Although it is inappropriate that you have an investigator tailing each of your possible tenants on your shortlist, you do need to have a credit check on the tenant so that you can make sure that the tenant is responsible and is financially able to pay the rent on time. If you have hired the services of the online estate agents from iMoveEstates, you will be provided with the services of Tenant Feedback and Assistance, as well as Tenant Credit Check.

The agents are skilled professionals who are able to see through the tenants that apply for a viewing. They will guide you about them, do a credit check and provide you with their credit scores so that you know if they can afford the rent you are asking for or not. They will also help you negotiate the rent with the tenant, as negotiation is one in which homeowners sometimes find themselves at a loss.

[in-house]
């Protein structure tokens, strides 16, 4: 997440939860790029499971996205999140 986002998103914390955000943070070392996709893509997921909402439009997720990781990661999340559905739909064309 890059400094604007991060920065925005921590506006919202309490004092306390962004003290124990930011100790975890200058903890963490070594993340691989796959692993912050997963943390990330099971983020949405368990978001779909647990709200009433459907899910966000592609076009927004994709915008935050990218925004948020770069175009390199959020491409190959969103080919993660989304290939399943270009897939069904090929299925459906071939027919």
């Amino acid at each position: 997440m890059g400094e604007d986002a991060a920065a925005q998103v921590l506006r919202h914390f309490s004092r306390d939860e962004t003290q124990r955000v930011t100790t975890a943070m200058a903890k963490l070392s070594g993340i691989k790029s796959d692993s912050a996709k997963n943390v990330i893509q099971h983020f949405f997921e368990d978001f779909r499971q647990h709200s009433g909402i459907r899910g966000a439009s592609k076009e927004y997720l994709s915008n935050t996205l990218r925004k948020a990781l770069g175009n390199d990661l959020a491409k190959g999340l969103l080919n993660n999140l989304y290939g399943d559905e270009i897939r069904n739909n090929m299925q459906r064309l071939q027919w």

When your house is listed on the most-visited property portals like Zoopla, Rightmove, NeedAProperty and PrimeLocation, then you are most likely to get only serious buyers. This is because the traffic that hits these websites consists of only the people who are looking forward to buy or rent a home. When you have your house listed on these sites, then you automatically increase your chances of getting serious buyers, and hence, responsible tenants.

2. Having a Detailed, Written and Signed Tenancy Agreement

The biggest mistake tenants make is not having a written policy in the agreement and have it signed by the tenant. Promises that are not made on paper would be of no use. If you have a policy of charging a late rent fee, then you should put it on paper. If you have a policy that involves a curfew at 12 in the night, then include it in the tenancy agreement and have it signed. All the division of responsibilities should be clearly defined in the tenancy and make sure that all the rules that you want your tenant to follow should be included in the agreement.